Levi Strauss & Company Industry Competitiveness - Porter’s Five Forces AnalysisThreat of New Entrants: The threat of new entrants to the market is best described as moderate-to-high, because it is growing in strength. The potential for new entrants depends upon natural and legal barriers. Monopolies, high capital intensity, high switching costs, alliances, economies of scale are some natural barriers which reduce threat of new entrants. Legal barriers are in place for industries where licenses are required. In the case of jeans industry, these barriers are significant but are gradually being reduced as time passes.
For example, setting up manufacturing facilities is highly capital intensive, but the possibility of outsourcing and having contracted supply from established factories elsewhere, thanks to globalization, reduces these costs. Therefore, this barrier is not as significant as it once was. Economies of scales are a key in this industry, meaning the key players hold large market shares making it almost an oligopolistic market. This acts as a high entry barrier but with access to new global markets in developing countries, particularly in Asian countries like China and India where growing economies increase demands for fashionable goods, there is room for more market players, so this factor also is diminishing in strength.
Globalization gives an opportunity for many competitors to enter the blue jeans market, as well as giving existing companies opportunities to reach new customers. There are no legal barriers in place to prevent a new entrant in the industry. Therefore, it can be assessed that this force is presently of moderate strength in the particular industry: the threat of new entrants was once very low, but is becoming greater as more opportunities emerge, and will probably be very high in the near future.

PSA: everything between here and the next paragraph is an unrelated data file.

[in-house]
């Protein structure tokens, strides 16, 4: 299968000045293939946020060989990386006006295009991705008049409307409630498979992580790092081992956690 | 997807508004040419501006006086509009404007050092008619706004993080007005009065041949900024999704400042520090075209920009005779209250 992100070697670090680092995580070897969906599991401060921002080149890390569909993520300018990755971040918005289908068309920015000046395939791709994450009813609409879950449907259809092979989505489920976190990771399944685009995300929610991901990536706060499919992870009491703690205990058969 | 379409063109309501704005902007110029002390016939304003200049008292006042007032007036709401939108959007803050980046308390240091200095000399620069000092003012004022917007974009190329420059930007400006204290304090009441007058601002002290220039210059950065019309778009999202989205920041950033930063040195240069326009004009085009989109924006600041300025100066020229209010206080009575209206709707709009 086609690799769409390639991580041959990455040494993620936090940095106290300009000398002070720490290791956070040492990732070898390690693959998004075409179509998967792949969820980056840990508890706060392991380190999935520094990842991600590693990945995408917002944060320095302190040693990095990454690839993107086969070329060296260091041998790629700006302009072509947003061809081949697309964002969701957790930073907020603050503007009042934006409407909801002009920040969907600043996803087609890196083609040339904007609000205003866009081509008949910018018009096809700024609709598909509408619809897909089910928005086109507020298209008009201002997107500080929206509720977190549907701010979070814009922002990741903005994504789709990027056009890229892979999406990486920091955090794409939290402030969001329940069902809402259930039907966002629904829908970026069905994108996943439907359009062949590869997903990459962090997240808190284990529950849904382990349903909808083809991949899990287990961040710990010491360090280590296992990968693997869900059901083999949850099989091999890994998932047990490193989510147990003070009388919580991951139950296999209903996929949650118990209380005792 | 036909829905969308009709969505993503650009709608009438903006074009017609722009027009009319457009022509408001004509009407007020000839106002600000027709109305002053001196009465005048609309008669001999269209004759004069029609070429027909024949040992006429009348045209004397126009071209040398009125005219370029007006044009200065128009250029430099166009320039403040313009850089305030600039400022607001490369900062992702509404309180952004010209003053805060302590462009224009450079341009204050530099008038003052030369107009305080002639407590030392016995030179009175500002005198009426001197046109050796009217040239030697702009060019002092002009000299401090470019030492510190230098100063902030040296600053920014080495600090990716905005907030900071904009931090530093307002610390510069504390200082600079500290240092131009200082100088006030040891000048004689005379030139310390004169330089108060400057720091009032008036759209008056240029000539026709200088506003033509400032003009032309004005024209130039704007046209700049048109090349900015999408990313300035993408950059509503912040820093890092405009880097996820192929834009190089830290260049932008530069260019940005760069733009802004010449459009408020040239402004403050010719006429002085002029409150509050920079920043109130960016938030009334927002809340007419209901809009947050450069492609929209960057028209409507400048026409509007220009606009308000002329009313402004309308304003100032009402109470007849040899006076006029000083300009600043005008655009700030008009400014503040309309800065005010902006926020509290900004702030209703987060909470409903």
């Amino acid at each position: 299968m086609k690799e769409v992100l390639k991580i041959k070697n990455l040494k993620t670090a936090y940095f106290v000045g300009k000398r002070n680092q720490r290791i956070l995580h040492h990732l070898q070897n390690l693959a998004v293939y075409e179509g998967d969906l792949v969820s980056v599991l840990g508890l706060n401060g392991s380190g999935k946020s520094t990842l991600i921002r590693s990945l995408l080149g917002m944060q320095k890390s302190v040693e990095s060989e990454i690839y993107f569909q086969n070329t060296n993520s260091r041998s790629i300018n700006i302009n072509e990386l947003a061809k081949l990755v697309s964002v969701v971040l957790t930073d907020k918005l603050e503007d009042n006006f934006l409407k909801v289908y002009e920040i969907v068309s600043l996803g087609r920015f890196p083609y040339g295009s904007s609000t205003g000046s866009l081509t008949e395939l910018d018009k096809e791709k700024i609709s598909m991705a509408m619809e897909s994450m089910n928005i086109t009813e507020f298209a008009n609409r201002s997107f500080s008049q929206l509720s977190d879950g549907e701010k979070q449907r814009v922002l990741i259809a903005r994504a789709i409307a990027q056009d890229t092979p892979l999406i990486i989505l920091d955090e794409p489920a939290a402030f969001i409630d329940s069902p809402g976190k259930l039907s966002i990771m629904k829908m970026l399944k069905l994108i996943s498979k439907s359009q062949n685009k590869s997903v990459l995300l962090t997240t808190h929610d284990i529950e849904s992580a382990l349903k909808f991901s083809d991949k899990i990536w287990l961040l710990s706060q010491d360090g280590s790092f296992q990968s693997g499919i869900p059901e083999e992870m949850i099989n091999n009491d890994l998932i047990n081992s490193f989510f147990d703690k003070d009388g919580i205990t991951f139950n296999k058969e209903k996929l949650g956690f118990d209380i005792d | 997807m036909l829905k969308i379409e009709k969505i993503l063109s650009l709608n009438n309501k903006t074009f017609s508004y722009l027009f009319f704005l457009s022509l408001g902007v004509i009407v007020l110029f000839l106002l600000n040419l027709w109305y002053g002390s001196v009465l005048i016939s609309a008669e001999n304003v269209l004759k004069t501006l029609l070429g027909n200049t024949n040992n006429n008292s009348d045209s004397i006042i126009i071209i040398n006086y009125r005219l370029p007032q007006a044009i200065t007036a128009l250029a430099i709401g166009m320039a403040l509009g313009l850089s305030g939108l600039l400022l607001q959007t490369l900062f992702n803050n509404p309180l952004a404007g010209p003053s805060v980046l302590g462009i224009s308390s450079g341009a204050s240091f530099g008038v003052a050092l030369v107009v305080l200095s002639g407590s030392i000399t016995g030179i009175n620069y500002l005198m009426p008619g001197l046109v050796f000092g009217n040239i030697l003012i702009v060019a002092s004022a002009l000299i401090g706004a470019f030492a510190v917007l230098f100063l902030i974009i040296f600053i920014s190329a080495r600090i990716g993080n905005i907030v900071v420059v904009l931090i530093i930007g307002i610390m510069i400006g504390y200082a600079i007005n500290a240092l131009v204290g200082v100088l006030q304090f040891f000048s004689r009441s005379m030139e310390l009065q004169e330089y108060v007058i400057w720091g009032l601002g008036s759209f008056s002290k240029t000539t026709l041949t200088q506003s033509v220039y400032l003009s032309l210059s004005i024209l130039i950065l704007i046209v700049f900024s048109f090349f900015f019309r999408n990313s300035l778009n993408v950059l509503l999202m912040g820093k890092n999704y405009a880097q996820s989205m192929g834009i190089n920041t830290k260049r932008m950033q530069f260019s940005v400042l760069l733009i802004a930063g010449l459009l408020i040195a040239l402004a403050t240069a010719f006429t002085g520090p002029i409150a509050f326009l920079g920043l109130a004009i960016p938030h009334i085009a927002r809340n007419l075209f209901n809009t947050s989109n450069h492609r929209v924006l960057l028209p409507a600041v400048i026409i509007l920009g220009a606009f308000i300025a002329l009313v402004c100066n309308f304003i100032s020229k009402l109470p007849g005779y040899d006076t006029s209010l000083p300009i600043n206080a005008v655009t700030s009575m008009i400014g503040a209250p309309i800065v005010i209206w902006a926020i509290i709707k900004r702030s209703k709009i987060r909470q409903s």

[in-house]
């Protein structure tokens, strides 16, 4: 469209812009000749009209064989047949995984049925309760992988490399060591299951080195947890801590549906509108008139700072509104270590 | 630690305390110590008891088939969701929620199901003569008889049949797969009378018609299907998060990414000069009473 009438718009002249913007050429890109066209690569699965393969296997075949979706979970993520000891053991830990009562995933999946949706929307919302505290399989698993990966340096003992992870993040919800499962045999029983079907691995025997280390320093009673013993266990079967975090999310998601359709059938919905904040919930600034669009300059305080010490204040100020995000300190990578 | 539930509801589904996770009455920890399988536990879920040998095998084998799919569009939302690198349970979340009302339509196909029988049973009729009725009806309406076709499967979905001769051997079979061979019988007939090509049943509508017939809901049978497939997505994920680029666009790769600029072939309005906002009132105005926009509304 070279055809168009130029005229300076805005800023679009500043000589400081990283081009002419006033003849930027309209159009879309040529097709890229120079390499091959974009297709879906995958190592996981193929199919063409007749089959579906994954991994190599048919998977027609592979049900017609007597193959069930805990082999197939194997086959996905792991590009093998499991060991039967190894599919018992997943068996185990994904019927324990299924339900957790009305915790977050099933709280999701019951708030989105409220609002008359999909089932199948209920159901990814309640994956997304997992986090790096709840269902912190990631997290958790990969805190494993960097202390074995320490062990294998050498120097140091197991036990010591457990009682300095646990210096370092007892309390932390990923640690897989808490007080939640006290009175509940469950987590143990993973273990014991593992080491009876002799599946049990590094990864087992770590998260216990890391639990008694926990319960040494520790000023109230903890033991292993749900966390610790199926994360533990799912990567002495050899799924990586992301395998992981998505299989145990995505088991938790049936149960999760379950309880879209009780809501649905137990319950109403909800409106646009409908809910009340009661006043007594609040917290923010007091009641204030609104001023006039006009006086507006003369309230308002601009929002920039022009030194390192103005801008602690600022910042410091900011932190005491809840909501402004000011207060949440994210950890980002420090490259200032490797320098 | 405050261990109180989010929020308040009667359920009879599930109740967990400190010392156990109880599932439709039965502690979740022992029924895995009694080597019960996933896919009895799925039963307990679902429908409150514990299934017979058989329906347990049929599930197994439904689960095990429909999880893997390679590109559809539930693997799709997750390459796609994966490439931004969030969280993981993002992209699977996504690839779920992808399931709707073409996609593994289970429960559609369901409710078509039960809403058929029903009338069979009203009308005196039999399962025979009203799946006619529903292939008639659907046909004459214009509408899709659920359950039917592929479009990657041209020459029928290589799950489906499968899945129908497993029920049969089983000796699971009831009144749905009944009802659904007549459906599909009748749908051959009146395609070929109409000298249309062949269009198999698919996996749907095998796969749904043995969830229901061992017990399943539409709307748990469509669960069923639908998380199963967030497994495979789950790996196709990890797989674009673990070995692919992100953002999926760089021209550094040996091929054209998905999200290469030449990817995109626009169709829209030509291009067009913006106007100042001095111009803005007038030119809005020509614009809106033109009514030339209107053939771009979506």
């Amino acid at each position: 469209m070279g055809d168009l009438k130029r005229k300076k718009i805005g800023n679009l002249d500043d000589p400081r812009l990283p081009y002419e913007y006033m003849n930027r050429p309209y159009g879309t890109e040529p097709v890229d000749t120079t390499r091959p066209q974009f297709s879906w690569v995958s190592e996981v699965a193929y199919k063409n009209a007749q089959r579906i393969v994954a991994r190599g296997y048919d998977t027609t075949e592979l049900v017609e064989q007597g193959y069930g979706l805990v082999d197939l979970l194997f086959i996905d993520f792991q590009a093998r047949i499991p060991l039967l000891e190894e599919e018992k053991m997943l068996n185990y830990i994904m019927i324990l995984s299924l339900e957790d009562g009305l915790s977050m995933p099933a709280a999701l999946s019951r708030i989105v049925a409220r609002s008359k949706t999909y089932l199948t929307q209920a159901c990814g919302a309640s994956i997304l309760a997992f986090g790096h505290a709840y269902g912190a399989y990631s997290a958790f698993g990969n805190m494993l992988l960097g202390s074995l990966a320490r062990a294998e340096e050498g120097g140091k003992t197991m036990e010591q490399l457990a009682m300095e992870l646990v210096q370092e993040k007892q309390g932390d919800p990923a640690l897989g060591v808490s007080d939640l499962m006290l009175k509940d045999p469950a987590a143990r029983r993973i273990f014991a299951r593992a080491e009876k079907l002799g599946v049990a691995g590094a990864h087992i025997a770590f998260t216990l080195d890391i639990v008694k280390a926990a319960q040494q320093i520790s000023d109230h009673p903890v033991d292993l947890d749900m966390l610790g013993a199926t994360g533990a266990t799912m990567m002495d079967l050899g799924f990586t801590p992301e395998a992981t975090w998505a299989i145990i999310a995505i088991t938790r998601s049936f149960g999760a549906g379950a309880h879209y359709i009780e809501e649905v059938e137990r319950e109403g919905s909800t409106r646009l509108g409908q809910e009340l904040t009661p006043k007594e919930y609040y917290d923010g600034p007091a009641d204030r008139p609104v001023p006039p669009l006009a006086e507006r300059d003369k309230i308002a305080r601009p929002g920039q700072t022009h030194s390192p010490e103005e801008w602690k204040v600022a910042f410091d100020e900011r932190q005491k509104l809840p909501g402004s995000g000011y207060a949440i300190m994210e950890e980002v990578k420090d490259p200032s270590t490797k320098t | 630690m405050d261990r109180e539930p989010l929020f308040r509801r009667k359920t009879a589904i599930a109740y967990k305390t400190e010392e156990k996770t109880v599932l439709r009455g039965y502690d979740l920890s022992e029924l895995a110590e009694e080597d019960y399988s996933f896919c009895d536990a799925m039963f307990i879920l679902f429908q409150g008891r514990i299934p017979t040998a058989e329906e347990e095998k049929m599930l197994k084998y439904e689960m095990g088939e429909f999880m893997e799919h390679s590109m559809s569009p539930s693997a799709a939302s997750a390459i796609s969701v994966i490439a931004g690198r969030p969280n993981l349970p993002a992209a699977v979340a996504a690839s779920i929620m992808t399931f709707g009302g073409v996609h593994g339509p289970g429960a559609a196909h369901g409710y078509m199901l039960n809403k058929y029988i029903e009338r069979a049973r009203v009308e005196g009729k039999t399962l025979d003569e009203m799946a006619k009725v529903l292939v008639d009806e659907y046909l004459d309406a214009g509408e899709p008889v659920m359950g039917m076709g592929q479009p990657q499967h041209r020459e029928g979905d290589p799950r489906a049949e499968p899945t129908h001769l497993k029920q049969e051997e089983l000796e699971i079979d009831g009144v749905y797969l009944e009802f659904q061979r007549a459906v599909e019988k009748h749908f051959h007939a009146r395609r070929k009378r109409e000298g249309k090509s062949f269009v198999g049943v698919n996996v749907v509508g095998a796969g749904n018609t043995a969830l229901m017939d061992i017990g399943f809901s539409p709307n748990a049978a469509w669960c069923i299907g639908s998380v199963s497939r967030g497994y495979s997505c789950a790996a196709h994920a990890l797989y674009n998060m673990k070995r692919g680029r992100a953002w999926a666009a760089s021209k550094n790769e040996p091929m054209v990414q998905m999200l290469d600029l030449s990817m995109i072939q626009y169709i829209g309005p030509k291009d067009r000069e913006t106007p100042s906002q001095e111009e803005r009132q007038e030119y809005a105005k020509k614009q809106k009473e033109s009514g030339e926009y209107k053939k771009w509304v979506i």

Rivalry among Competitors: Rivalry among the existing competition is high. The market share of Levi’s is being taken up by newer, trendier brands such as Tommy Hilfiger and Polo as well as competitively priced brands such as JC Penney, Sears, Gap, and Old Navy. Wrangler and Lee too continue to be very strong in the market. In a market where all the competitors are selling essentially the same product, price and style differences play key roles in influencing purchases within different customer segments, but these factors are of varying levels of importance to different customers.
Teenagers and young adults who make up the biggest segment of the blue jeans market are, for example, likely more influenced by style than price; thus for this segment, the competition is a race to see which company can either create or satisfy the newest fashion before all the others. In this view this industry force is high in strength. Bargaining Power of Customers: The bargaining power of customers of blue jeans is actually quite strong.
Levi’s relies on a strong brand image and an extensive distribution network to hold a large market share, and at first this would seem to limit customers’ bargaining power. Competition in the market, however, is quite strong, and is driven by customer demand for fashionable products at a reasonable price, meaning a price at which the customer perceives value for the product. The impact of the bargaining power of customers might not be felt first in prices, but in costs: customers are willing to pay a somewhat higher cost for Levi’s jeans because of the brand perception associated with them, but in order to maintain that, Levi’s must spend more to grow the brand and to produce a high-quality product to accompany it.
And eventually, since the usefulness of a pair of jeans is not much different whether they are from Levi’s or from some other manufacturer, the price to the end user does have a limit. Thus, because customers have a large number of choices in jeans, their bargaining power is very strong.